Copake is not a golf community. Indeed the only homes on the course are a few above and right of the 10th fairway and those beside the 17th and 18th holes along a road that separates the golf course from Lake Copake, a mostly summer playground for folks from New York City and elsewhere. A round of golf at Copake and courses like it remind me that a planned development is not the only way for serious golfers to live and play out their days pleasurably. And you can save plenty of money by separating the golf from the real estate. You likely will not pay homeowner association dues, and private and semi-private clubs are begging for members these days; and the more remotely located the golf club -– Copake qualifies as remotely located – the lower the prices generally for both golf fees and real estate (see below). At Copake, for example, a single membership that provides golf any day of the week runs just $1,450 for the abbreviated season, generally from April to early November. A couple’s membership is $2,000. (Senior single is $1,250 and senior couple $1,800, for ages 60 and older.) Weekday golf is a great bargain; for example, a senior single will pay just $950 for the season if willing to play Monday through Friday only. Cart membership is just $650 for the entire season.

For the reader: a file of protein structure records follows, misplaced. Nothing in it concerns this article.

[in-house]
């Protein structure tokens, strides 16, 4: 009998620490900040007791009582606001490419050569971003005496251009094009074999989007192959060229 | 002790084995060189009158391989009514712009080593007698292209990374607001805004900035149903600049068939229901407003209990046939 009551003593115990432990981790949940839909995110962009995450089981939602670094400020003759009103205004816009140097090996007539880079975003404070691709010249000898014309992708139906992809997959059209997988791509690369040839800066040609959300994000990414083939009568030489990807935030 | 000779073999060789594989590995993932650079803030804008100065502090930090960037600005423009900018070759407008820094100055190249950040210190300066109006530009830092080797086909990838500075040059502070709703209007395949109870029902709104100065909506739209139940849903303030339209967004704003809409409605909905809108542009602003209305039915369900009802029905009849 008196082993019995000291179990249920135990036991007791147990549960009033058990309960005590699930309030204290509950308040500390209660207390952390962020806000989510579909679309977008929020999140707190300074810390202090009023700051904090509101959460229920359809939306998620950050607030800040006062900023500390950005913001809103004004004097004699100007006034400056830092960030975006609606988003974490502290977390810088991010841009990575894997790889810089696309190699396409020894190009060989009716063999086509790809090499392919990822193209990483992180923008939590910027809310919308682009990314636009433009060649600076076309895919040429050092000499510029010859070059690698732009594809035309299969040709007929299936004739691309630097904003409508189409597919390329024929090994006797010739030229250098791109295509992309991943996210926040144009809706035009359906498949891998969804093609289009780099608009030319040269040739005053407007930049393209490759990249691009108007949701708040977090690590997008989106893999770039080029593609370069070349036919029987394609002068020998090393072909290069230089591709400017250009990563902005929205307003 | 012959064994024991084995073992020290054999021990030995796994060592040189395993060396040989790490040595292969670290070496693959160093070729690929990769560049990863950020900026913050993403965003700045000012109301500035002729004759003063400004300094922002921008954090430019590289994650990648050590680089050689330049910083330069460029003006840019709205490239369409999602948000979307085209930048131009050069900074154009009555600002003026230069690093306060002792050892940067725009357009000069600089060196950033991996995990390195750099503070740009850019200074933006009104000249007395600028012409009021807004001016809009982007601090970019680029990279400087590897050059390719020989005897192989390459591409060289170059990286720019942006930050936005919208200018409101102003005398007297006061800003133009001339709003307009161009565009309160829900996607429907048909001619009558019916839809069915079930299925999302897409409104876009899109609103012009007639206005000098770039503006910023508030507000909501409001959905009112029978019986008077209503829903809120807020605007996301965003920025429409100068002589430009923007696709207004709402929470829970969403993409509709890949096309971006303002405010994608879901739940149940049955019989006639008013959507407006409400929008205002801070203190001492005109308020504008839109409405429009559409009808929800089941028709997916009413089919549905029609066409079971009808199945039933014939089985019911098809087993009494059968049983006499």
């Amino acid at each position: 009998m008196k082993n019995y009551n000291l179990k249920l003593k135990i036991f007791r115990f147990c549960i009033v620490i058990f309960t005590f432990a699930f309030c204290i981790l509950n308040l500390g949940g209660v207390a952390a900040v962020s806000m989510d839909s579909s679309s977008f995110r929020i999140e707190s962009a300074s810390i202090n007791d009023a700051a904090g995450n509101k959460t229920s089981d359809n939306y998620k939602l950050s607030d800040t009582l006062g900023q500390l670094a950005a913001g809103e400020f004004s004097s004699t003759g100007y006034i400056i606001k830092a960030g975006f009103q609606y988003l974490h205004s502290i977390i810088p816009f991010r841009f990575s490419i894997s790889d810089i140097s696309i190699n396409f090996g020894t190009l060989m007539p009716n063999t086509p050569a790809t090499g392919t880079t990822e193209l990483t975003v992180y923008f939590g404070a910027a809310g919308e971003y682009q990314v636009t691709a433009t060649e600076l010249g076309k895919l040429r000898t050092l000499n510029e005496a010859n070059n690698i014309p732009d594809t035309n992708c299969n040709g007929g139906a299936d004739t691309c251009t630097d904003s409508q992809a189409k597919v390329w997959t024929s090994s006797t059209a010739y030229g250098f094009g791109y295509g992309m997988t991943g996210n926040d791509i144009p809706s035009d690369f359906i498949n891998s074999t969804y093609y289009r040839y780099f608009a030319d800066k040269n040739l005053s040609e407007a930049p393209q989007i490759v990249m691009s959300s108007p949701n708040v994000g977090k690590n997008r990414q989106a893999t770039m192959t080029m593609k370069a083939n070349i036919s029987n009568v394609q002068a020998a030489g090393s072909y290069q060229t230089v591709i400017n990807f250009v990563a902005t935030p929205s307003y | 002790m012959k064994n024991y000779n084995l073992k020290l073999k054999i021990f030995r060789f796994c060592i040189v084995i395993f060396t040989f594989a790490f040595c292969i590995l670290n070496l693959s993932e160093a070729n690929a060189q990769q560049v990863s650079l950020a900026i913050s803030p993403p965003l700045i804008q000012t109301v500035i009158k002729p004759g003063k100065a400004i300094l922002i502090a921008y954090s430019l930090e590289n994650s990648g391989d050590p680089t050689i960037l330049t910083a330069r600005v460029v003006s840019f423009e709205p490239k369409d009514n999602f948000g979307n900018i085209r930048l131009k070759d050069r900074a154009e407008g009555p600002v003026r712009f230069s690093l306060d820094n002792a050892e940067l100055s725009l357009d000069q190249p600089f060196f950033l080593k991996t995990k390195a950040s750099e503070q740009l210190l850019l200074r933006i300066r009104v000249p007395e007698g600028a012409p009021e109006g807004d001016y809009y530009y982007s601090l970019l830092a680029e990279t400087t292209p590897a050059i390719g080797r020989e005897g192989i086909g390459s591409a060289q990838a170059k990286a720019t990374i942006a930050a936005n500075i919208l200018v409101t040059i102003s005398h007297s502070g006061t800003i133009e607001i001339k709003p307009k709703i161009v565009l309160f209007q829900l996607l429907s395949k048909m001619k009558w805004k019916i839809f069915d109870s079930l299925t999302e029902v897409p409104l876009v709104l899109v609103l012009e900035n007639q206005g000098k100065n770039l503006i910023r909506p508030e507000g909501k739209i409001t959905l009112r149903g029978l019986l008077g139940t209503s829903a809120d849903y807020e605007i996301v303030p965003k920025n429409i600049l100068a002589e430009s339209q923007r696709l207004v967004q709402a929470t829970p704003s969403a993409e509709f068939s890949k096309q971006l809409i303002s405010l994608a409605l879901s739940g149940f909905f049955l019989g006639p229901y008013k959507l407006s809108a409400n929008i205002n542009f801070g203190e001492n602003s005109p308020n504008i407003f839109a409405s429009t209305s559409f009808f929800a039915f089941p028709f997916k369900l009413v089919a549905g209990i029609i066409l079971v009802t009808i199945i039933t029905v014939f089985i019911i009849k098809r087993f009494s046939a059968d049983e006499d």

The golf course, which was designed by Devereux Emmet in 1935, changes elevation multiple times and is surrounded by mountains as well as the placid Lake Copake. Turf on fairways and greens is excellent, and putting on beautifully tended bent grass greens after a weekend listening to headache-inducing complaints about poa annua and fescue greens at the U.S. Open at Chambers Bay was a blessed relief; so too were greens that actually held shots a day after substantial rains in the area.
From the tips, the golf course measures just over 6,200 yards, with a rating of 70.3 and a slope of 131. That comparatively lofty slope rating is a consequence of some blind shots, fairly lengthy par 3s (two of them almost blind shots) and greens that are very difficult to read (and medium fast). For the first timer at Copake, bunkers that appear to be fronting greens actually turn out to be as much as 50 yards short of the putting surfaces. And the back edges of the bunkers at Copake are fringed with tall fescue grass; a ball in the sand is preferable.
Homes around Lake Copake and within a short drive of the golf course are mostly modest, set up more for seasonal living than year round. Prices start in the high $100s for square footage under 1,000. Of course, for folks who winter in some warm place like Florida, a summer cottage mere minutes from a classic, wonderfully managed and manicured golf course that costs little to play might be just the ticket.